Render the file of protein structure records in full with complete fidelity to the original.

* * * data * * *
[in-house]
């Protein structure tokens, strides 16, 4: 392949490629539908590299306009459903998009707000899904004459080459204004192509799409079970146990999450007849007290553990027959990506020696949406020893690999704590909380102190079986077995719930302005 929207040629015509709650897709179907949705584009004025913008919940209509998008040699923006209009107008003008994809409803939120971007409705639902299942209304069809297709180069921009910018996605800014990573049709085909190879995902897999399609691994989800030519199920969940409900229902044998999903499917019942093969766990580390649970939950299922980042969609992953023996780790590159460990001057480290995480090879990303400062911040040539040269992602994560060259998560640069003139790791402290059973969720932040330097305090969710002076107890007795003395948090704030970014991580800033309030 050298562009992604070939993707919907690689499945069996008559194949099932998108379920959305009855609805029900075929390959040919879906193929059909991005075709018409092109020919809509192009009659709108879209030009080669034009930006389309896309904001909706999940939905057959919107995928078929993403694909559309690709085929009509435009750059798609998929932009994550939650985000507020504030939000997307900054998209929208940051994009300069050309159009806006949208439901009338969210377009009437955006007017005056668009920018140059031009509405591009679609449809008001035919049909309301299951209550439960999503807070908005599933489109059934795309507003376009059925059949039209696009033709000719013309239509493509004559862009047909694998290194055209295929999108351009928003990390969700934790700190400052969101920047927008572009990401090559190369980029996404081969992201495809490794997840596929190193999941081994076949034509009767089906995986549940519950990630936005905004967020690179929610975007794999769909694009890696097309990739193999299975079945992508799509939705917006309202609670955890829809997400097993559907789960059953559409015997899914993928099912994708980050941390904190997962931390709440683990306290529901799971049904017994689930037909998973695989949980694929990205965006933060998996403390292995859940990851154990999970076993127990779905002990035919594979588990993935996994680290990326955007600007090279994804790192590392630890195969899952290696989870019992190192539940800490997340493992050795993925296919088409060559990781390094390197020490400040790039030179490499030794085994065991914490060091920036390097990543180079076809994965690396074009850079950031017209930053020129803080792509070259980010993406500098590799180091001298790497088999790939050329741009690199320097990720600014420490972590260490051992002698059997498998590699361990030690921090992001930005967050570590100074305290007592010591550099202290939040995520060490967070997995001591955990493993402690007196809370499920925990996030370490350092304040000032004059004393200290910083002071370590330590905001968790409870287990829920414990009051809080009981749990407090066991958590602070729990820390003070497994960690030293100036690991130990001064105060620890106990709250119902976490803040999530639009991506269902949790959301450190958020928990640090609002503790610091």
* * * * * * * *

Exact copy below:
[in-house]
């Protein structure tokens, strides 16, 4: 392949490629539908590299306009459903998009707000899904004459080459204004192509799409079970146990999450007849007290553990027959990506020696949406020893690999704590909380102190079986077995719930302005 929207040629015509709650897709179907949705584009004025913008919940209509998008040699923006209009107008003008994809409803939120971007409705639902299942209304069809297709180069921009910018996605800014990573049709085909190879995902897999399609691994989800030519199920969940409900229902044998999903499917019942093969766990580390649970939950299922980042969609992953023996780790590159460990001057480290995480090879990303400062911040040539040269992602994560060259998560640069003139790791402290059973969720932040330097305090969710002076107890007795003395948090704030970014991580800033309030 050298562009992604070939993707919907690689499945069996008559194949099932998108379920959305009855609805029900075929390959040919879906193929059909991005075709018409092109020919809509192009009659709108879209030009080669034009930006389309896309904001909706999940939905057959919107995928078929993403694909559309690709085929009509435009750059798609998929932009994550939650985000507020504030939000997307900054998209929208940051994009300069050309159009806006949208439901009338969210377009009437955006007017005056668009920018140059031009509405591009679609449809008001035919049909309301299951209550439960999503807070908005599933489109059934795309507003376009059925059949039209696009033709000719013309239509493509004559862009047909694998290194055209295929999108351009928003990390969700934790700190400052969101920047927008572009990401090559190369980029996404081969992201495809490794997840596929190193999941081994076949034509009767089906995986549940519950990630936005905004967020690179929610975007794999769909694009890696097309990739193999299975079945992508799509939705917006309202609670955890829809997400097993559907789960059953559409015997899914993928099912994708980050941390904190997962931390709440683990306290529901799971049904017994689930037909998973695989949980694929990205965006933060998996403390292995859940990851154990999970076993127990779905002990035919594979588990993935996994680290990326955007600007090279994804790192590392630890195969899952290696989870019992190192539940800490997340493992050795993925296919088409060559990781390094390197020490400040790039030179490499030794085994065991914490060091920036390097990543180079076809994965690396074009850079950031017209930053020129803080792509070259980010993406500098590799180091001298790497088999790939050329741009690199320097990720600014420490972590260490051992002698059997498998590699361990030690921090992001930005967050570590100074305290007592010591550099202290939040995520060490967070997995001591955990493993402690007196809370499920925990996030370490350092304040000032004059004393200290910083002071370590330590905001968790409870287990829920414990009051809080009981749990407090066991958590602070729990820390003070497994960690030293100036690991130990001064105060620890106990709250119902976490803040999530639009991506269902949790959301450190958020928990640090609002503790610091």